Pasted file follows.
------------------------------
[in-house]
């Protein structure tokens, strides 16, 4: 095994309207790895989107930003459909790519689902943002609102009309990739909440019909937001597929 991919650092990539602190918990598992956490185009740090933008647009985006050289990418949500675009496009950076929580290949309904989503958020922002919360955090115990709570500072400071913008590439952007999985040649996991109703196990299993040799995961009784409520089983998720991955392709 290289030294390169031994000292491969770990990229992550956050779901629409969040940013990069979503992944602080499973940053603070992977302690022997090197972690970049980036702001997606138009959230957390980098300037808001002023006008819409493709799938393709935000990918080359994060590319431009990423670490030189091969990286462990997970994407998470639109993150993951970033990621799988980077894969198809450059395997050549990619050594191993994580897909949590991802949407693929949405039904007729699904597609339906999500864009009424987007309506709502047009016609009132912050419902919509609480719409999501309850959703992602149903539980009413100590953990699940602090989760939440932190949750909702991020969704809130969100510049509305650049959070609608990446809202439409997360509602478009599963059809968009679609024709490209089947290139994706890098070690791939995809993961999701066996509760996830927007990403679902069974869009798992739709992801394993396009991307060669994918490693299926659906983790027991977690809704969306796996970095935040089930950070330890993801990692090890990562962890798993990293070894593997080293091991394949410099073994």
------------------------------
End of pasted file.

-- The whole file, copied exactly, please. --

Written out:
[in-house]
């Protein structure tokens, strides 16, 4: 095994309207790895989107930003459909790519689902943002609102009309990739909440019909937001597929 991919650092990539602190918990598992956490185009740090933008647009985006050289990418949500675009496009950076929580290949309904989503958020922002919360955090115990709570500072400071913008590439952007999985040649996991109703196990299993040799995961009784409520089983998720991955392709 290289030294390169031994000292491969770990990229992550956050779901629409969040940013990069979503992944602080499973940053603070992977302690022997090197972690970049980036702001997606138009959230957390980098300037808001002023006008819409493709799938393709935000990918080359994060590319431009990423670490030189091969990286462990997970994407998470639109993150993951970033990621799988980077894969198809450059395997050549990619050594191993994580897909949590991802949407693929949405039904007729699904597609339906999500864009009424987007309506709502047009016609009132912050419902919509609480719409999501309850959703992602149903539980009413100590953990699940602090989760939440932190949750909702991020969704809130969100510049509305650049959070609608990446809202439409997360509602478009599963059809968009679609024709490209089947290139994706890098070690791939995809993961999701066996509760996830927007990403679902069974869009798992739709992801394993396009991307060669994918490693299926659906983790027991977690809704969306796996970095935040089930950070330890993801990692090890990562962890798993990293070894593997080293091991394949410099073994």